How To Make A Log Splitter With A Hydraulic Jack
It may seem like unconventional approach to splitting logs, but did you know that you can make an excellent log splitter with a hydraulic jack? Yes, really! You may have one lying about in your garage that you don’t use or have seen one floating around as scrap. Why not repurpose it to make an effective log splitter to give it a second life. Not sure on how to do this? Don’t worry, that’s what I’m here for, follow my step by step guide on how to make a log splitter with a hydraulic jack.
Find Yourself a Hydraulic Jack
First things first is to find yourself a hydraulic jack, you don’t need a brand new one to make this work. You can use an old tired jack or one that has been lying around and going unused for long periods of time, why not give it a new lease of life.
Collar It and Make a Platform
You will need to put a collar around the neck of the jack. This is a safety and practicality measure as the jack will want to pull itself away from the metal base due to the force that will be exerted on it. Make a platform for the jack to sit on, this will give it the rigidity to split the logs. Without this you will find that if you are just welding the jack to a piece of metal with no support, it won’t cut effectively and you risk collapsing the rest of the unit.
Weld the Neck
So, you’ve got this far, you’ve made a base for your jack and a collar to keep it locked in place, now you need to source and attach the jack to the neck. This will give your collar something to lock onto and keep flush with, it also gives you somewhere to place the wood that you want to cut. Weld these pieces together and you are not far off completing your new hydraulic log splitter.
Choose Your Angle
At the top of the neck, away from the jack is where the piece of metal that will split the log is going to go. All you need to do is chose your angle. This may sound like a piece of cake but there are things you need to consider before you make this selection. What is the weight rating of your jack? The heavier it is, the slower it may well be and if it is slower, you will need a more sever angle than once that is faster.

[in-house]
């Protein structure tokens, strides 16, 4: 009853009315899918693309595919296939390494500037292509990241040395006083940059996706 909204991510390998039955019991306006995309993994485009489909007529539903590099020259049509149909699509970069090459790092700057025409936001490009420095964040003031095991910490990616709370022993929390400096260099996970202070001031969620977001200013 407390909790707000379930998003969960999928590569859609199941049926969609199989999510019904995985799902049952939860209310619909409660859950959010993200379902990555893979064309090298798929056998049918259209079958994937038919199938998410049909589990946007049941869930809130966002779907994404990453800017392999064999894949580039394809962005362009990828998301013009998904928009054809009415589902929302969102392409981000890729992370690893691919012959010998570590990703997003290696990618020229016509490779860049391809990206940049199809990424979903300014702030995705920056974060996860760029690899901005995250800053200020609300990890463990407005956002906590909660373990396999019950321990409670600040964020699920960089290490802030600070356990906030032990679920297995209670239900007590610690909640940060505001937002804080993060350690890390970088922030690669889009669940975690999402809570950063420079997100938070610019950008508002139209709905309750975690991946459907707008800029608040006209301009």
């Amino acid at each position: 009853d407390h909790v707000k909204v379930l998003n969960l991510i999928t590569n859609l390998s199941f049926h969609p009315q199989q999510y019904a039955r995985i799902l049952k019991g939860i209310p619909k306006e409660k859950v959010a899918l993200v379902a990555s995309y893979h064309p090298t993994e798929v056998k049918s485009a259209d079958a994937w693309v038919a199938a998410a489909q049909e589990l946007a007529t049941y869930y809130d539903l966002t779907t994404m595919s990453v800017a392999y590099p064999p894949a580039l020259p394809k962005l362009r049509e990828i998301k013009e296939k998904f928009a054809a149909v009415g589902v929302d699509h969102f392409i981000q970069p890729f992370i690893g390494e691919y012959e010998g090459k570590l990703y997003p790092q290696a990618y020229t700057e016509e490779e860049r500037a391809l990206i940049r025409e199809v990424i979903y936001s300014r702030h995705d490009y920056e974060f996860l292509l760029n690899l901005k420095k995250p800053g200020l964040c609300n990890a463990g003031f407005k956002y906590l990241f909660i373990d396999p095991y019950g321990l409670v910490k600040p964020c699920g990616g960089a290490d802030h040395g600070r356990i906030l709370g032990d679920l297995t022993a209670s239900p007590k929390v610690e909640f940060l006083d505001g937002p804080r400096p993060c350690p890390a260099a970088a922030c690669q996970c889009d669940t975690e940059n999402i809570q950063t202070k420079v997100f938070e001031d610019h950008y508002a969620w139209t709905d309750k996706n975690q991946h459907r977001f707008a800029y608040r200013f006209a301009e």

How big is the compressor you have to run your log splitter? If you have a large compressor and a light jack, the angle doesn’t need to be that sever. Whereas in contract if your compressor is small and your jack is heavy, you will need a sever angle to be able to cut through the wood.
Hydraulic jacks are slow, so don’t be deterred if yours looks as though it is moving at a snail’s pace, they all do this it isn’t just yours. Hydraulic jacks aren’t the fastest of tools, but they are exceptionally powerful, especially when you throw large compressors into the mix. In fact, a hydraulic log splitter will cut through almost all hard wood with ease. They will also bust through those difficult knotty pieces that are difficult to cut by hand, they just take their time in doing it.
Once you have chosen the type of angle your log splitter requires, weld it to the top of the neck with the angle facing down.
Make it Mobile
You’ve got the platform, neck and head all welded on and ready to go. Why not fix the unit to a sack trolley? So you can move it around and use it in different areas of your home or garden. This will also give the tool more structural rigidity.
When repurposing your old hydraulic jack, make sure that you are always wearing the appropriate safety gear especially when welding. If you haven’t welded before, seek professional guidance or take it to a professional to complete. Do not undertake this task without a good understanding of welding and having the correct safety gear.
Why not repurposes an old hydraulic jack into something that you can use on a weekly basis. It is not a difficult conversion and can be done over the weekend at your leisure. Whilst hydraulic jack log splitters are slow, they are trusty and reliable, and it will give the old tired jack a new lease of life. Follow my instructions for how to turn and old jack into a new project and make sure you can always cut even the toughest and knottiest of wood.